Offer accepted on a property: What happens next?
- By: Ashley Saunders
- April 2020
After searching for what could be months, you’ve finally found your dream home. Having carefully considered your options, you make an offer and have your offer accepted. You then wonder, “what’s next?”
Here are your next steps to take after having your offer accepted to make the property yours and ensure you don’t fall victim to gazumping or gazundering.
Ask the seller to take it off the market
Unlike in Scotland, where once an offer has been accepted it’s legally binding, in the rest of the UK, it’s a verbal agreement.
So once you’ve had your offer accepted, you should ask the seller to remove the property from the market. While they don’t have to agree, doing so will stop other potential buyers from making a higher or more attractive offer.
You may be able to convince the seller to take it off the market by building a relationship with them and the agent. Having a good working partnership will also decrease the chance that the estate agent lies about other offers.
Appoint a solicitor
The moment your offer is accepted, the clock is ticking and so you need to act quick. If you don’t already have a solicitor or conveyancer, you need to appoint one within days.
With your offer accepted, your solicitor will start to complete the paperwork to legally transfer the property’s ownership.
Apply for a mortgage
Whether you have started the mortgage application process or not, you’ll need to complete your chosen lenders paperwork and return it with the any required documents such as:
- Proof of address
- Proof of identification
- Your P60 and Proof of earnings
- Bank statements
- Utility bills
Of course, if you’re cash buyer, you won’t need to fill any paperwork out.
The lender will want to complete a mortgage valuation to ensure that the property is in a mortgageable condition and worth what you’ve agreed.
If the lender is satisfied then you should receive a formal mortgage offer. You’ll also receive data needed for building insurance including the property’s area (in square feet) and the re-build cost.
As a valuation, this report is in no way a detailed survey. So it’s worth having a survey completed as well to ensure your making the right investment decision.
Buy buildings insurance
Your solicitor will continue to work hard behind the scenes completing a range of tasks including local authority searches and drafting the contract. As the transaction moves closer to the point of exchanging contacts, you’ll need to arrange movers and purchase buildings insurance.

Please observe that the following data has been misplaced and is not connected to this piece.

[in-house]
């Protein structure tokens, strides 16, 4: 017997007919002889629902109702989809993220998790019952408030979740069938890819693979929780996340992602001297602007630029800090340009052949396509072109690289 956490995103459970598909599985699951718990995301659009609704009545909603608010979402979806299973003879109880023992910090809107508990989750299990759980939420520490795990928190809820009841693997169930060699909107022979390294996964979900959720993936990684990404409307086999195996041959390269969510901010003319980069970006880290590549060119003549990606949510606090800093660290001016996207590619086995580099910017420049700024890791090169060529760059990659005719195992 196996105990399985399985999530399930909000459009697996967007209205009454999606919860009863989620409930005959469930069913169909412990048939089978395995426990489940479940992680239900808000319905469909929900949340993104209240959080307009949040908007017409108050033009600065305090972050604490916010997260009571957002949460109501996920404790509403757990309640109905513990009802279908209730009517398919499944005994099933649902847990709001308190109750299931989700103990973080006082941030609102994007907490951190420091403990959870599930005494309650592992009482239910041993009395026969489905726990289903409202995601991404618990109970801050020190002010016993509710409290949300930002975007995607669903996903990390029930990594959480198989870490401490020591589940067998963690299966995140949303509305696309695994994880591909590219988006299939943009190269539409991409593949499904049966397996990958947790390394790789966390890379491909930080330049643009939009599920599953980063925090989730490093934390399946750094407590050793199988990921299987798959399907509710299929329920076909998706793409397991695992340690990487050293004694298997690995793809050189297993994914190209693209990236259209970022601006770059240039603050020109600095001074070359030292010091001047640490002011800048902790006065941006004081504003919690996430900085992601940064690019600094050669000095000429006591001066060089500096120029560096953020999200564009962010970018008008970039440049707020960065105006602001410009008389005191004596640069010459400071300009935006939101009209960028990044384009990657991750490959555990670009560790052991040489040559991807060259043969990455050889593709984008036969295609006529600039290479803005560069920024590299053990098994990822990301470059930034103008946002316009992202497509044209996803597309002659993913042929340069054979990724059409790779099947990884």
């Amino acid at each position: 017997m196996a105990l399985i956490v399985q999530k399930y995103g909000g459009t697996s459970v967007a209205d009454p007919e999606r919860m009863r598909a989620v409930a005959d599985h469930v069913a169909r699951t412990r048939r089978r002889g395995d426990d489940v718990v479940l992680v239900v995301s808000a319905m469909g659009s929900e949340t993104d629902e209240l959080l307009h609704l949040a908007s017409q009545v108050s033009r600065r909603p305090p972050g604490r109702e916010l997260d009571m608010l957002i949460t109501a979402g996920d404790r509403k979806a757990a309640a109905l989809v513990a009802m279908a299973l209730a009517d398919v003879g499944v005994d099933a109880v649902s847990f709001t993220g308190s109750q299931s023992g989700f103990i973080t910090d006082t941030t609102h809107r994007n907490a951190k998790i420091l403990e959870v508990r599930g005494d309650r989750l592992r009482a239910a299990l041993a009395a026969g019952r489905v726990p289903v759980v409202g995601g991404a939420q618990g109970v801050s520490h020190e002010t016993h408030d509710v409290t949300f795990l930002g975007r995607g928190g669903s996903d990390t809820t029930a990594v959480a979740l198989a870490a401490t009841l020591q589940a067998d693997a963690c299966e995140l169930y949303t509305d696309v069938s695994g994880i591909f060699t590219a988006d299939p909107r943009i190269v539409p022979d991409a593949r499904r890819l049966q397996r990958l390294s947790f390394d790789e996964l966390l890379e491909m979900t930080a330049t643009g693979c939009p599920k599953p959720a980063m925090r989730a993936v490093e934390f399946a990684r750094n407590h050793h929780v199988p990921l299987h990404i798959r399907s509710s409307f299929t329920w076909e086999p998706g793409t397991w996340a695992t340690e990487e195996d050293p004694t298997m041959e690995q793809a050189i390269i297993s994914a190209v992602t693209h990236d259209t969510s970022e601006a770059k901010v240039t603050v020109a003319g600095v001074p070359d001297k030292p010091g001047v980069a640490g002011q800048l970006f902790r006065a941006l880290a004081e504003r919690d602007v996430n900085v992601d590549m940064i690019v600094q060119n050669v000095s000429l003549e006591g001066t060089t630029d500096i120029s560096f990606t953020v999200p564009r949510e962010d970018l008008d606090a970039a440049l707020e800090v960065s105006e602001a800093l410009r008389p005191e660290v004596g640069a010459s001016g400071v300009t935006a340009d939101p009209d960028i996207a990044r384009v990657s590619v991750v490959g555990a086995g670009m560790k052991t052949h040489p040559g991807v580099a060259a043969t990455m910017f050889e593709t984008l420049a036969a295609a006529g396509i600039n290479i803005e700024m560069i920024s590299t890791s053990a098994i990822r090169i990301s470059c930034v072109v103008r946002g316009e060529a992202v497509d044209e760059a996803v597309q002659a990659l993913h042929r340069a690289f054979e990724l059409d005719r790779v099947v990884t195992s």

Exchange contracts and agree on a completion date
With a formal mortgage offer and the legal paperwork completed, you’re nearly ready to exchange contracts. Your solicitor will send the draft contract to the seller’s solicitor for them to agree. Usually, within a few days, they’ll be ready to sign.
When both parties have signed and exchanged the contract, the transaction becomes legally binding and it’s virtually impossible to back out. On the rare occasions that this does happen, you’ll lose your deposit. After the contracts have been exchanged, you become the legal owner of the property.
The next step is to agree on a completion date where you’re able to move into the property. Once this date is agreed, you need to compare and book a removals firm.
On this day, your mortgage lender will release the funds and confirm that the property is yours to your solicitor. They will then inform the estate agent to release the keys. You’re then able to move in!
How long is it between offer accepted and completion?
On average it takes 11 weeks from having your offer accepted to completion. That said, it can be much short or far longer depending on several factors.
Typically, your completion day will be anywhere from 7 to 28 days after you exchange contracts. While uncommon, it is possible to exchange and complete on the same.
Communication is vital, especially if you’re hoping to move quickly. You’ll want to keep in regular contact with your conveyancer.
Can others make an offer after my one has been accepted?
Unless your buying in Scotland, the seller is under no obligation to complete the transaction until the exchange of contracts. You’ve probably seen the term Sold Subject to Contract (SSTC), which is the legal way of saying this.
Even after having your offer accepted, the seller can accept another higher offer, known as gazumping or a lower amount (gazundering), or walk away altogether. So, it’s vitally important to build a relationship with the seller, estate agent and your solicitor to keep the transaction on track.
Can either party withdraw after the offer is accepted?
Up to the point where both parties sign the contract, you or the seller can legally withdraw from the sale. You’ll likely still incur some costs and be back to square one.
The moment the contracts are signed and exchanged, and the deposit is paid, then you have a legal obligation to continue with the transaction to completion.
Offer accepted but be proactive
It’s worth remembering, that before you have your offer accepted, you should have the funding and a team in place to ensure you can keep the process moving.
You’ll also need to need to manage the process and be in regular contact with all parties to ensure any issues are quickly resolved.